Fans of Erik Larson’s 2003 hit, The Devil in the White City, about a serial killer who operated against the backdrop of the 1893 World’s Fair in Chicago, will find similar pleasures here. Mr. Hollandsworth doesn’t have the amount of raw material Mr. Larson did, and he doesn’t have a known villain. But if you don’t mind turning the last page without knowing who done it, this is true crime of high quality.
[Hollandsworth] does a fine job of setting the crimes in the context of a growing metropolis in the midst of an economic boom. The crime scenes drew carnival-size crowds. Mule-driven streetcars delivered sightseers to the murder sites. Giant electric arc lamps were erected to illuminate main streets with (it was hoped) crime-deterring glare ... until the publication of this absorbing work, the Midnight Assassin achieved only obscurity. 'It was as if he had walked out of history altogether,' concludes Mr. Hollandsworth. 'It was as if he had never existed.'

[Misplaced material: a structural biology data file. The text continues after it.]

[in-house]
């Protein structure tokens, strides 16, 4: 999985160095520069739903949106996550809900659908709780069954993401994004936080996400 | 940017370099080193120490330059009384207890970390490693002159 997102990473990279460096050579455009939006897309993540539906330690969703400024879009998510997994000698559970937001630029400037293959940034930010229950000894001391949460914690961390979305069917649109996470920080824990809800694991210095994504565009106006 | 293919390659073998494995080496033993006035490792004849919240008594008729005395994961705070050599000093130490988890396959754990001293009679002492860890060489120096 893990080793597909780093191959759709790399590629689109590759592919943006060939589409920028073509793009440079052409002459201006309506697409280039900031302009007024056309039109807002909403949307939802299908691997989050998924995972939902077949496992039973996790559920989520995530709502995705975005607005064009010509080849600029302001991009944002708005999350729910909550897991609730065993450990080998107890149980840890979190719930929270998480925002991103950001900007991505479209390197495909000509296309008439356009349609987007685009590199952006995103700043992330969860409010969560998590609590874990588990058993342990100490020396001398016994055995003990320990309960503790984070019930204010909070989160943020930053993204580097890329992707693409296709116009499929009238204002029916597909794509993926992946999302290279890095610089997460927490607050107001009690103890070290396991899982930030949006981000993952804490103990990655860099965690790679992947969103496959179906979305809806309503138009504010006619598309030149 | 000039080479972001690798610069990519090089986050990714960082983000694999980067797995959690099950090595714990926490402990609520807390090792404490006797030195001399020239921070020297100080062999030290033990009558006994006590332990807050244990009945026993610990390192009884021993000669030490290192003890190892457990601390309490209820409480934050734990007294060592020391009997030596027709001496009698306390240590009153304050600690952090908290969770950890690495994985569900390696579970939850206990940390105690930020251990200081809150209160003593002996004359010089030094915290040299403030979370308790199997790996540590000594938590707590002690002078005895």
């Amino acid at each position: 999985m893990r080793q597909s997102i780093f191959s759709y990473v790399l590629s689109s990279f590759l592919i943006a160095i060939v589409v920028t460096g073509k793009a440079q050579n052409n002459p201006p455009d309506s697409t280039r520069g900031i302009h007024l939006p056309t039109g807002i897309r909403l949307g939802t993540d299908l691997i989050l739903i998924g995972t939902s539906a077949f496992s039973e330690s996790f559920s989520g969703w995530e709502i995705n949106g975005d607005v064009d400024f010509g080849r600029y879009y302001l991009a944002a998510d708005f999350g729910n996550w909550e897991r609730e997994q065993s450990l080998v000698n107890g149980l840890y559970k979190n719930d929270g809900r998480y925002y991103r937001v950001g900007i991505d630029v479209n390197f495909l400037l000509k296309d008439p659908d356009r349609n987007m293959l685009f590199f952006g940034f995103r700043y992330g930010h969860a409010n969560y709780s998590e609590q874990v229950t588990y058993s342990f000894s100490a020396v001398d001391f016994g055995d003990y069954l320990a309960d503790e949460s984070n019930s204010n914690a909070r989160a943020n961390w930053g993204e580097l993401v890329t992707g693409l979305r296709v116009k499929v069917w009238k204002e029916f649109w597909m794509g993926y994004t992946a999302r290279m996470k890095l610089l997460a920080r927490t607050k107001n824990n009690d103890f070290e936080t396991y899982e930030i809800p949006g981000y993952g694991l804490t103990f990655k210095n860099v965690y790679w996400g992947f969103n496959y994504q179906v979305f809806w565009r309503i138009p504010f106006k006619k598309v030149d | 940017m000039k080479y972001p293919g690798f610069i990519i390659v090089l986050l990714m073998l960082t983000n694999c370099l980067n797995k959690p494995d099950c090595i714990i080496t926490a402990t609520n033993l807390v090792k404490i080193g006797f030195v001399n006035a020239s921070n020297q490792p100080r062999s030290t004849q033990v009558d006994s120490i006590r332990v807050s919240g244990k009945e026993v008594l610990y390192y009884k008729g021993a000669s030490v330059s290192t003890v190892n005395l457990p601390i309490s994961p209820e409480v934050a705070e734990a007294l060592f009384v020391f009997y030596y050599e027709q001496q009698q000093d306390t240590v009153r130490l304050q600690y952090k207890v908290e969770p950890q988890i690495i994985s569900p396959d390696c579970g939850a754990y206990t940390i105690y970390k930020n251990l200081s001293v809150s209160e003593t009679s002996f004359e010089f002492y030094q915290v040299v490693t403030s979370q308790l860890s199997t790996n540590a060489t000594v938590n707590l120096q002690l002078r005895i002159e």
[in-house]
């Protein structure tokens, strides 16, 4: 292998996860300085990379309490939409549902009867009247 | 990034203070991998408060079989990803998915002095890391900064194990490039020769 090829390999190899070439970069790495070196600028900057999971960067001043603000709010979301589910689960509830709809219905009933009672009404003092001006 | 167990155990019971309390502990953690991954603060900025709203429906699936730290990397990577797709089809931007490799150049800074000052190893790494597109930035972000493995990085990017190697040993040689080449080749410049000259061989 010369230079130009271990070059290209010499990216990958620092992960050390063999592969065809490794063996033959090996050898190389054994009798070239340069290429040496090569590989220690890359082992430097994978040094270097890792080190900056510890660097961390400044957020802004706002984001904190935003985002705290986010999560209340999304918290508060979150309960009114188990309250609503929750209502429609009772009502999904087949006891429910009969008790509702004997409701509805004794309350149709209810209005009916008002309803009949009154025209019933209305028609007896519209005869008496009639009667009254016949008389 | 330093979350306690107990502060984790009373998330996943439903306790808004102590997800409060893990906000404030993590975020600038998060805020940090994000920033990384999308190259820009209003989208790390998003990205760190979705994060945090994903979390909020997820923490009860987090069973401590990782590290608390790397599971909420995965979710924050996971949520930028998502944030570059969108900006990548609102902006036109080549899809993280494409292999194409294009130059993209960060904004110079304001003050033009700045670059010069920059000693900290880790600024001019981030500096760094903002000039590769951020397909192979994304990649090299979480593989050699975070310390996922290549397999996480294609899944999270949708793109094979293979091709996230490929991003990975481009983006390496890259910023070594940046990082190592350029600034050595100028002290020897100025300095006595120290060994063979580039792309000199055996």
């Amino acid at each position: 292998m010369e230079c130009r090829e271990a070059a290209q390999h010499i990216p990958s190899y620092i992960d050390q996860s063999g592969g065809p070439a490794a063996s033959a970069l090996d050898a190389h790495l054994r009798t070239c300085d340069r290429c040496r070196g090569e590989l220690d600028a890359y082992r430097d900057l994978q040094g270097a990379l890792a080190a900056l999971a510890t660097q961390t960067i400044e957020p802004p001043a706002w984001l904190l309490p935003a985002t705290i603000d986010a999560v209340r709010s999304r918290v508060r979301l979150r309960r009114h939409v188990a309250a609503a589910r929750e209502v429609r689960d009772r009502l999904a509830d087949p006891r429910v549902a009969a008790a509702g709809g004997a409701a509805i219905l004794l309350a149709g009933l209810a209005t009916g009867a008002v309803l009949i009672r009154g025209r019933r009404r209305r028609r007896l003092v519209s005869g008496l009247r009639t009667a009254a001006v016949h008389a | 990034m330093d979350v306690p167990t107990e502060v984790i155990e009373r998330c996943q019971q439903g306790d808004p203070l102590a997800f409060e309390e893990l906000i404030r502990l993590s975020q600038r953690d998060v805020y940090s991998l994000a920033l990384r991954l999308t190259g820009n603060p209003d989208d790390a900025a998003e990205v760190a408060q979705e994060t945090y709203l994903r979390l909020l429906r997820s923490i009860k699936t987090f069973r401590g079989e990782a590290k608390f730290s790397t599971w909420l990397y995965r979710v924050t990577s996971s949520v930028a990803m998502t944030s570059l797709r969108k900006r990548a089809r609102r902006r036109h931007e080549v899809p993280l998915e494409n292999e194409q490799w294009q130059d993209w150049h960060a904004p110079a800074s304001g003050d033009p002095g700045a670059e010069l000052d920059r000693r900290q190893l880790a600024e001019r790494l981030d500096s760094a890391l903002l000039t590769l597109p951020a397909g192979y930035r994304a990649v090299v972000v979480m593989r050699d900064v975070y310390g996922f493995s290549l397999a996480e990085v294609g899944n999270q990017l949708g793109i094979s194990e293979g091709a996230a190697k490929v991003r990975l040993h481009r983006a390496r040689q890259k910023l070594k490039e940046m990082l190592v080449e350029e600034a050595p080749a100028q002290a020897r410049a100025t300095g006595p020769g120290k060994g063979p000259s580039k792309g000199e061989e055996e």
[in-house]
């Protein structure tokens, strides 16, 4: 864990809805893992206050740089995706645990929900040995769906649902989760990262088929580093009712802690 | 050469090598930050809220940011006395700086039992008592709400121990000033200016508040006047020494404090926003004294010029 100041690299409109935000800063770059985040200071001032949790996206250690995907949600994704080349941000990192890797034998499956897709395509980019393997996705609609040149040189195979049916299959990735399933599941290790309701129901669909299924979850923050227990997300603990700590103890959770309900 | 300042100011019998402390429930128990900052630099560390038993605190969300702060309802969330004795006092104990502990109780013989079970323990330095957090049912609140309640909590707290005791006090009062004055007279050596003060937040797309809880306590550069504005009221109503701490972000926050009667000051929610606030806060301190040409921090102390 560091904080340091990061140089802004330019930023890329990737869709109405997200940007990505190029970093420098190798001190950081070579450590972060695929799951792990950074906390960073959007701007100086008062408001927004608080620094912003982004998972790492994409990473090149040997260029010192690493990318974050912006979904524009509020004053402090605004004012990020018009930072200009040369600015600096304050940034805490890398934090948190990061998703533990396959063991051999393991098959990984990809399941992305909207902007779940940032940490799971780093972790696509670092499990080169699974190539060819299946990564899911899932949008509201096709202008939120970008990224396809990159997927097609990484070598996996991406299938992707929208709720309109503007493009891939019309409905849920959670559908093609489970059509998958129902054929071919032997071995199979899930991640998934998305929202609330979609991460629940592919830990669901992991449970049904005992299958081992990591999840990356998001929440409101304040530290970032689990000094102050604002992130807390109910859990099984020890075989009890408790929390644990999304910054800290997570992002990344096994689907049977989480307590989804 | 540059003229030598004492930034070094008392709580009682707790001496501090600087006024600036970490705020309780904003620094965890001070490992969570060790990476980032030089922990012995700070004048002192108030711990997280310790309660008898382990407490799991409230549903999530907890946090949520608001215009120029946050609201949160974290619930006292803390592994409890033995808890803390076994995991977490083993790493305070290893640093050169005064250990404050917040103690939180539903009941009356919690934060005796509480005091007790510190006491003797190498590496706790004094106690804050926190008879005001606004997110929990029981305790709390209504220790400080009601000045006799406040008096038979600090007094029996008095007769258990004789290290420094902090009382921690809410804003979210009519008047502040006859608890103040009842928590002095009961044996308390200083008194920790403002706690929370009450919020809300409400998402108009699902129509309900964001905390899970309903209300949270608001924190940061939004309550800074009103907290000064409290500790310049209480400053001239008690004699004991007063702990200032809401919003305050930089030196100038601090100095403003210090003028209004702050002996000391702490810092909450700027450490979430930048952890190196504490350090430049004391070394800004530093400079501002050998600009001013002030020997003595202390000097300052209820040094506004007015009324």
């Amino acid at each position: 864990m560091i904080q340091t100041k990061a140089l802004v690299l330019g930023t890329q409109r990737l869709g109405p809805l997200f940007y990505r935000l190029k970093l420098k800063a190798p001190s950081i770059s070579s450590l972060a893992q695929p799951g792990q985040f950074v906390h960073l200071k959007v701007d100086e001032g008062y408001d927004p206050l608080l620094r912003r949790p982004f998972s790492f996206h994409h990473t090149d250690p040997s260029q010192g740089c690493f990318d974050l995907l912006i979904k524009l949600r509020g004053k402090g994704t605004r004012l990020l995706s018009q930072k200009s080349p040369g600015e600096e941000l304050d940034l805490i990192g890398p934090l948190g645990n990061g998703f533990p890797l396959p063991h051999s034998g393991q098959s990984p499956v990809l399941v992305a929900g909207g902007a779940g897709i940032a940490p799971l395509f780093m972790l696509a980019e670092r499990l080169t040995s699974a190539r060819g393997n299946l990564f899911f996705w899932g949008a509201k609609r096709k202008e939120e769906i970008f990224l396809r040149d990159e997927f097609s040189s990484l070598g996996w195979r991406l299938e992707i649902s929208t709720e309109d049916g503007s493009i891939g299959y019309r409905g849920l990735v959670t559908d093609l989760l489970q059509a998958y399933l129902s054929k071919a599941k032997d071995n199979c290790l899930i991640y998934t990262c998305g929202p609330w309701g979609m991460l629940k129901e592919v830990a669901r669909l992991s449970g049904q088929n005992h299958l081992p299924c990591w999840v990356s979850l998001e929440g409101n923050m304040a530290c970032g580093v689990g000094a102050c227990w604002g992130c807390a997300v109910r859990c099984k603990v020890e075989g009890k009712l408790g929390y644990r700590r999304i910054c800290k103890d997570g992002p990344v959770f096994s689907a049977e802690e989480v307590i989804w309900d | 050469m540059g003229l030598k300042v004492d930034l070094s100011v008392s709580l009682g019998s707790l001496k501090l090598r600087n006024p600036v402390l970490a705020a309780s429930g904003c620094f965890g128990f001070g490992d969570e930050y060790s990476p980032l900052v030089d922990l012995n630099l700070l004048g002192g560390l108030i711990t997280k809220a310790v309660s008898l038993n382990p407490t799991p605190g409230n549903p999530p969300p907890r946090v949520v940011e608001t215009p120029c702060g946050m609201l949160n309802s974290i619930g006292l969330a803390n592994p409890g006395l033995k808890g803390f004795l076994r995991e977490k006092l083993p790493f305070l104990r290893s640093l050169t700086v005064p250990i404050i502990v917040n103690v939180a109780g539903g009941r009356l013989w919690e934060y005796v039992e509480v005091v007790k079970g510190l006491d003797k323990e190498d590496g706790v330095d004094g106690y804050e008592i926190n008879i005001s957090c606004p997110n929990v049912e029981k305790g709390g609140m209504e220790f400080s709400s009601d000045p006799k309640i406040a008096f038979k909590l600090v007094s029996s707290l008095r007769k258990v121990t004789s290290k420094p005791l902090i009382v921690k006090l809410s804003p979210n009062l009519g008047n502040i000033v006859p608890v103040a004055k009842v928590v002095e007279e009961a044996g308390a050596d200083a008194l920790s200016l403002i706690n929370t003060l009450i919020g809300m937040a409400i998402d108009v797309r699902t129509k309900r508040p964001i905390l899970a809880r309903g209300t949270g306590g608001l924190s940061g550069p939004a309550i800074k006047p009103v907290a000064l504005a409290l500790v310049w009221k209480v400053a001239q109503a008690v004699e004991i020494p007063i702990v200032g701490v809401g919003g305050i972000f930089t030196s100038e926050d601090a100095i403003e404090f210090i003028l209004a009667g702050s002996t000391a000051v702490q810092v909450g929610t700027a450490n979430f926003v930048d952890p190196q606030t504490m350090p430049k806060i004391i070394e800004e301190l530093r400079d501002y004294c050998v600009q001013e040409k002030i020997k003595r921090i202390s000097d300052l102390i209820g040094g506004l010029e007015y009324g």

The Midnight Assassin captures the lawlessness and ribaldry of frontier life—you can almost hear the tinny piano, the laughter, the squeals, the breaking glass and boot heels on wooden planks as a saloon fistfight spills into the street ... The Midnight Assassin would have benefited from even more mining of these rich lodes of racial politics and white paranoia, and a bit more intensive sociological analysis. Hollandsworth may have decided, however, that this was more than the average reader of a popular murder mystery had bargained for. Despite this modest deficit, Hollandsworth has delivered — for lovers of true crime stories, American history, and under-appreciated Texana — an irresistible spellbinder.